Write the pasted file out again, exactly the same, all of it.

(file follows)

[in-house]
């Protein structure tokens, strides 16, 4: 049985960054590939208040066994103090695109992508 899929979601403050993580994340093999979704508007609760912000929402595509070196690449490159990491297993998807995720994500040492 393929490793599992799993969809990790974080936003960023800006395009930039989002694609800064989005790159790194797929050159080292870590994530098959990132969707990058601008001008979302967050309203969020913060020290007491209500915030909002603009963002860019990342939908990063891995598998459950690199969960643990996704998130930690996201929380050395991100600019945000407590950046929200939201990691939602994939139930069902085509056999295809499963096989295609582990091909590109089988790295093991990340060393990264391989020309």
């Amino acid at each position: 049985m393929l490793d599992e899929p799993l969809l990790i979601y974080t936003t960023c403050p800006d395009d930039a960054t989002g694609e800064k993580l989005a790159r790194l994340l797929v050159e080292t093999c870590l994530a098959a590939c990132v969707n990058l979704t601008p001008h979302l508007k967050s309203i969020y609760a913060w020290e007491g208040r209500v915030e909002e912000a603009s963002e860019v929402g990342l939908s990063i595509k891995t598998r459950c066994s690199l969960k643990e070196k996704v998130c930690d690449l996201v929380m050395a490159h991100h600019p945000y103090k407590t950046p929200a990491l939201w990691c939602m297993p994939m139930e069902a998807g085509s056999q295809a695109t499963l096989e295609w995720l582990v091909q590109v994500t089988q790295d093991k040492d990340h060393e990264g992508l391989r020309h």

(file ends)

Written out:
[in-house]
């Protein structure tokens, strides 16, 4: 049985960054590939208040066994103090695109992508 899929979601403050993580994340093999979704508007609760912000929402595509070196690449490159990491297993998807995720994500040492 393929490793599992799993969809990790974080936003960023800006395009930039989002694609800064989005790159790194797929050159080292870590994530098959990132969707990058601008001008979302967050309203969020913060020290007491209500915030909002603009963002860019990342939908990063891995598998459950690199969960643990996704998130930690996201929380050395991100600019945000407590950046929200939201990691939602994939139930069902085509056999295809499963096989295609582990091909590109089988790295093991990340060393990264391989020309």
């Amino acid at each position: 049985m393929l490793d599992e899929p799993l969809l990790i979601y974080t936003t960023c403050p800006d395009d930039a960054t989002g694609e800064k993580l989005a790159r790194l994340l797929v050159e080292t093999c870590l994530a098959a590939c990132v969707n990058l979704t601008p001008h979302l508007k967050s309203i969020y609760a913060w020290e007491g208040r209500v915030e909002e912000a603009s963002e860019v929402g990342l939908s990063i595509k891995t598998r459950c066994s690199l969960k643990e070196k996704v998130c930690d690449l996201v929380m050395a490159h991100h600019p945000y103090k407590t950046p929200a990491l939201w990691c939602m297993p994939m139930e069902a998807g085509s056999q295809a695109t499963l096989e295609w995720l582990v091909q590109v994500t089988q790295d093991k040492d990340h060393e990264g992508l391989r020309h």